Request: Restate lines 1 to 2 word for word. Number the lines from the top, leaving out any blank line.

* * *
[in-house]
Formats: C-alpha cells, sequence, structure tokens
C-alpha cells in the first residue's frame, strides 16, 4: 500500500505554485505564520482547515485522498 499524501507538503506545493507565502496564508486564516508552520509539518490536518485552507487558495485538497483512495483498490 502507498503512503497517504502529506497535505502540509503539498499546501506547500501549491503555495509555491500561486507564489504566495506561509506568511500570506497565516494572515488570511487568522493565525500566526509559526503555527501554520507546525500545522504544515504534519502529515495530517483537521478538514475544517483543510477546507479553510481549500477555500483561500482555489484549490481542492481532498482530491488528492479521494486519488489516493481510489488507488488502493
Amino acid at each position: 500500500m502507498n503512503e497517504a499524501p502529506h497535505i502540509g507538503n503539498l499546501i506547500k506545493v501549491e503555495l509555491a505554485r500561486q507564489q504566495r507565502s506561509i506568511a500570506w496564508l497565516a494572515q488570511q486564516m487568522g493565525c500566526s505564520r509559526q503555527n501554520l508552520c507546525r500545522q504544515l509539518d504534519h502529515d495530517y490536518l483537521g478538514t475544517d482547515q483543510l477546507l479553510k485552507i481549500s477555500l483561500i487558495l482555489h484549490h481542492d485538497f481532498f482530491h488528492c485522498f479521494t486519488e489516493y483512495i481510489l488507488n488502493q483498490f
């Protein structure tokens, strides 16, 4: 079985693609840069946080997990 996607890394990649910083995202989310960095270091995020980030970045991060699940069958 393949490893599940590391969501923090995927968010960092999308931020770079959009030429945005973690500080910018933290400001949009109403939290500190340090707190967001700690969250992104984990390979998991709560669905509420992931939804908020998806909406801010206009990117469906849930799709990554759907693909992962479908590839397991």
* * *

[in-house]
Formats: C-alpha cells, sequence, structure tokens